Q: Many of us who use drive-thrus regularly are often on our way to work. Unfortunately, we often end up behind someone who has placed an order for at least a dozen people. This situation tends to defeat the purpose of the drive-thru and renders the term “fast food” an oxymoron.
People who need to feed a whole lot of people and don’t have time to cook should go to a supermarket delicatessen. They will probably save money that way, and the rest of us will save time. Please help me get my message out to the public.
A: And what would that message be? No fast food for parties over four? Or six? It is always frustrating to be delayed in line, especially when there is a promise of speed right there in the name. (But then again, so is the word “food,” and Miss Manners would not presume to regulate that notion, either.)
Unfortunately, one can’t make specific decrees as to the size and quality of a party who is only asking for their own right to the same service as you. Or make recommendations as to how they would be better served.
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Q: I’m 63. My wife is 53. We’ve been married for 25 years. I often get “funny” comments about our age difference, like “Oh, Darlene (my wife), who’s the old guy with you? Ha ha.”
I’m still young-looking. I often get comments that I don’t look my age. I’m 5-foot-11 and weigh 185 pounds. I run half-marathons. So I’m in good shape. Please, how do I respond to such harsh comments?
A: “Darlene?! Are you seeing an older man?”
Q: A friend sneezed in my direction at dinner, with my plate of food in the target zone. Although he apologized, I was horrified about eating the food but also did not want to embarrass him or make him feel bad.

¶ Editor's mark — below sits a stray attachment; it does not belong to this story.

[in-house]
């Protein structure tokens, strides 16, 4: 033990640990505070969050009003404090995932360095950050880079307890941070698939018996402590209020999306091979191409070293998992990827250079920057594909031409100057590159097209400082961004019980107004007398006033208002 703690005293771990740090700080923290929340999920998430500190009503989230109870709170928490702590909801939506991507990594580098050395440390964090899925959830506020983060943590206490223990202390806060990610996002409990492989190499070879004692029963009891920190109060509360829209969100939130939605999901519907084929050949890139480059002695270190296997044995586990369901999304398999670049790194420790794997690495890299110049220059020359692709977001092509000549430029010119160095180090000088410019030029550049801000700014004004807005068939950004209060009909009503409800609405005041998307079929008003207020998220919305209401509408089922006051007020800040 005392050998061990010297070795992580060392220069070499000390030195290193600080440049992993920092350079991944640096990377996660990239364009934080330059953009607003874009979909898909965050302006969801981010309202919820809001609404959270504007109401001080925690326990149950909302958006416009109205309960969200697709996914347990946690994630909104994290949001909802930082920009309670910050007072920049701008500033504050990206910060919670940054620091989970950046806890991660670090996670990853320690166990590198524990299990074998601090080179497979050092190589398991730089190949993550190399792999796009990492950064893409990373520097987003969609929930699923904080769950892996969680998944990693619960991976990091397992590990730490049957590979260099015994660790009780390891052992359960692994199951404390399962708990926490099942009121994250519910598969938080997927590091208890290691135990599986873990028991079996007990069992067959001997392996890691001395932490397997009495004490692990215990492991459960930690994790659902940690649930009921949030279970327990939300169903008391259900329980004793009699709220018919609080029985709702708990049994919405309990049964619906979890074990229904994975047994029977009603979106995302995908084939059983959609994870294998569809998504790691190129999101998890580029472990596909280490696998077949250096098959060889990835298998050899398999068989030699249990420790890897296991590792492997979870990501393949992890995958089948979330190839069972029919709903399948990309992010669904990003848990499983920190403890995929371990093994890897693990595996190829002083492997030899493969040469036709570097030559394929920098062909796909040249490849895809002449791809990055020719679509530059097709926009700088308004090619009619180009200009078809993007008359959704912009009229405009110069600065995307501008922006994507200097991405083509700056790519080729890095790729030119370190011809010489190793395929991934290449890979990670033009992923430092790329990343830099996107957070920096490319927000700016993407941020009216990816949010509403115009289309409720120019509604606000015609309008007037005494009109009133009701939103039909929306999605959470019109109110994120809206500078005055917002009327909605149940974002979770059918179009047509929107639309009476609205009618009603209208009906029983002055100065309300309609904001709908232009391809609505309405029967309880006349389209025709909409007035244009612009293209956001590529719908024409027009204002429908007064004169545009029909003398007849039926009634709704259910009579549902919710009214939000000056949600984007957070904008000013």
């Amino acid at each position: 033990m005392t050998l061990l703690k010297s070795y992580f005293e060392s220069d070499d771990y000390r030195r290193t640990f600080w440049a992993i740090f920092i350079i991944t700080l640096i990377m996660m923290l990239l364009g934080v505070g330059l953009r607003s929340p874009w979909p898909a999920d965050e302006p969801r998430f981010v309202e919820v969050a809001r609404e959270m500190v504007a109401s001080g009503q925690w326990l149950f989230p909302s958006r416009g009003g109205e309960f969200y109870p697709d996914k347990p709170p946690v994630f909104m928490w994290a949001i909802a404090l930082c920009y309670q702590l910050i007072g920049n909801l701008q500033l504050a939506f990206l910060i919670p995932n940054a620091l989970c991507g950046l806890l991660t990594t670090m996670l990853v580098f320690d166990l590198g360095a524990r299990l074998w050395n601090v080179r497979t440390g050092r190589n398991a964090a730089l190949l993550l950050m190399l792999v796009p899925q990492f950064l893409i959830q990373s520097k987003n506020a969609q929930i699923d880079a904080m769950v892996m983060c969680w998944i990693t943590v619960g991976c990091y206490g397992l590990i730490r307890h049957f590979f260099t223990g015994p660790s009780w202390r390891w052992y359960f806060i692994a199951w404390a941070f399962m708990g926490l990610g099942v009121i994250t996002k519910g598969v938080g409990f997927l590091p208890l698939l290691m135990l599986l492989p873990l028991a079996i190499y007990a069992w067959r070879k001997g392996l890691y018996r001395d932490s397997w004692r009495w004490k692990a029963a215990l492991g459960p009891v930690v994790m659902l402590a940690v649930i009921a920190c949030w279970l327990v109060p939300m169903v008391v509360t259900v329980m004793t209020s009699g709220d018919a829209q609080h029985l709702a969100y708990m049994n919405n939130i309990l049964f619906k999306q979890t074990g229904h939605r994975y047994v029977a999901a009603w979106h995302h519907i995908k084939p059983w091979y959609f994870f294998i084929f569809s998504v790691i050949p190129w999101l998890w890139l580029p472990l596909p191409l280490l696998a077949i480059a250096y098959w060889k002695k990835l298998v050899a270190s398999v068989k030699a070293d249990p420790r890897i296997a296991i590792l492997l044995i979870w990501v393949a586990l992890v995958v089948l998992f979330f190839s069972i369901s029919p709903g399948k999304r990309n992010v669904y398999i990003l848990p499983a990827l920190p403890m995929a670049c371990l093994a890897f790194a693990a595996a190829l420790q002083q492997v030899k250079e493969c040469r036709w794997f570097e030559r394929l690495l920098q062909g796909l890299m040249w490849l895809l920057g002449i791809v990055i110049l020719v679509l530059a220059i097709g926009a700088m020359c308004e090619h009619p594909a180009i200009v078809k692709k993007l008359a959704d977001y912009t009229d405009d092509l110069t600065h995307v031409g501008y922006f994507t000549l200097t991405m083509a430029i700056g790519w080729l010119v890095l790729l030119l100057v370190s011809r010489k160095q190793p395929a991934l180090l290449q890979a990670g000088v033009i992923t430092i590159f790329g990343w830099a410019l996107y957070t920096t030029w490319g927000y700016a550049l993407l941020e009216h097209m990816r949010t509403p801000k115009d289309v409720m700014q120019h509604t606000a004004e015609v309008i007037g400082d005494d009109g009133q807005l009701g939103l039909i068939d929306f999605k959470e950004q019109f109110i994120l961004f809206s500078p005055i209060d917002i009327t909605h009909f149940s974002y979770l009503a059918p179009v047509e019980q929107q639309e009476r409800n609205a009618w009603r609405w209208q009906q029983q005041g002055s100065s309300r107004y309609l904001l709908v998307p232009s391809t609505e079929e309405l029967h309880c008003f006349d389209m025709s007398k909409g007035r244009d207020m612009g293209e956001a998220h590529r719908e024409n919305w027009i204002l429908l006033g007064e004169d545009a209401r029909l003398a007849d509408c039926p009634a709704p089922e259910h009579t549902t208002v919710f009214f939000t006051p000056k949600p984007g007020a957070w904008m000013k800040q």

I ate it, rather than ask for a replacement. (Yuck!) What would have been a polite way to avoid consuming his germs?
A: Yuck indeed. Miss Manners commends your valiancy — and iron stomach. Your reaction goes beyond any reasonable expectation of good manners.
But she agrees that it would be difficult to come up with an excuse for asking for the food to be replaced without embarrassing your friend. It would have been polite for your friend to have done so on your behalf.
In lieu of that, however, you could have discreetly stopped eating and politely eschewed any questions as to why — or said that you yourself weren’t feeling well. Surely not an inaccurate statement, given the circumstances.
Q: Is it ever proper to ask who else will be attending a party?
A: Not before accepting the invitation. That would be tantamount to asking whether it would be worth one’s while to attend.
But afterward, Miss Manners can offer you the excuse of wanting to know if there is anyone attending who might want — or offer — a ride.
Judith Martin writes the Miss Manners column with help from her son, Nicholas Ivor Martin, and her daughter, Jacobina Martin. Send your questions to Miss Manners at her website, MissManners.com; or through postal mail to Miss Manners, Universal Uclick, 1130 Walnut St., Kansas City, MO 64106.